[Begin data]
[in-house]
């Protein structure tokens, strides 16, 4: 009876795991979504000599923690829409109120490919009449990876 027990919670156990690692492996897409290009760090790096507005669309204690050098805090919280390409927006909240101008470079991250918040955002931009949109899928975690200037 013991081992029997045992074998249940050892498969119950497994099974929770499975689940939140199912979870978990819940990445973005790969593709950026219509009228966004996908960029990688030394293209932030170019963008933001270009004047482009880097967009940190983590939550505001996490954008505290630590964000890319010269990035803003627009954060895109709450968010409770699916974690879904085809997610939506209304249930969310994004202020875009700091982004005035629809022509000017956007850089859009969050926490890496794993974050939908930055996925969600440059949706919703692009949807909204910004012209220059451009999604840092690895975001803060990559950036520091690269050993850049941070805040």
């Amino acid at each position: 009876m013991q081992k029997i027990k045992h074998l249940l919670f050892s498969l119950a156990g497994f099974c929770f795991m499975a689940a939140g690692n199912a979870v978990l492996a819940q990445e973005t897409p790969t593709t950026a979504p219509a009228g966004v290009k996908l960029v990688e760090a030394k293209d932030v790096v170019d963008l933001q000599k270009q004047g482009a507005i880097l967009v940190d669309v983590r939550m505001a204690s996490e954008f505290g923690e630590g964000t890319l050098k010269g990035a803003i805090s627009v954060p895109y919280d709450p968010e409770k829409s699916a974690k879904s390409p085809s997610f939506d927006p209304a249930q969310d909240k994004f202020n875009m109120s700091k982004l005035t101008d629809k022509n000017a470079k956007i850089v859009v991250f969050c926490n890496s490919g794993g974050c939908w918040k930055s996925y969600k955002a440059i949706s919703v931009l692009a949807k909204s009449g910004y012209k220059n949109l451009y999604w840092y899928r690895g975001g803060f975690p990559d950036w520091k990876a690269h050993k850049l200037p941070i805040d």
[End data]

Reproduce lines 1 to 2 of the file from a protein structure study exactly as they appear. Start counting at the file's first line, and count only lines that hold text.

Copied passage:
[in-house]
């Protein structure tokens, strides 16, 4: 009876795991979504000599923690829409109120490919009449990876 027990919670156990690692492996897409290009760090790096507005669309204690050098805090919280390409927006909240101008470079991250918040955002931009949109899928975690200037 013991081992029997045992074998249940050892498969119950497994099974929770499975689940939140199912979870978990819940990445973005790969593709950026219509009228966004996908960029990688030394293209932030170019963008933001270009004047482009880097967009940190983590939550505001996490954008505290630590964000890319010269990035803003627009954060895109709450968010409770699916974690879904085809997610939506209304249930969310994004202020875009700091982004005035629809022509000017956007850089859009969050926490890496794993974050939908930055996925969600440059949706919703692009949807909204910004012209220059451009999604840092690895975001803060990559950036520091690269050993850049941070805040």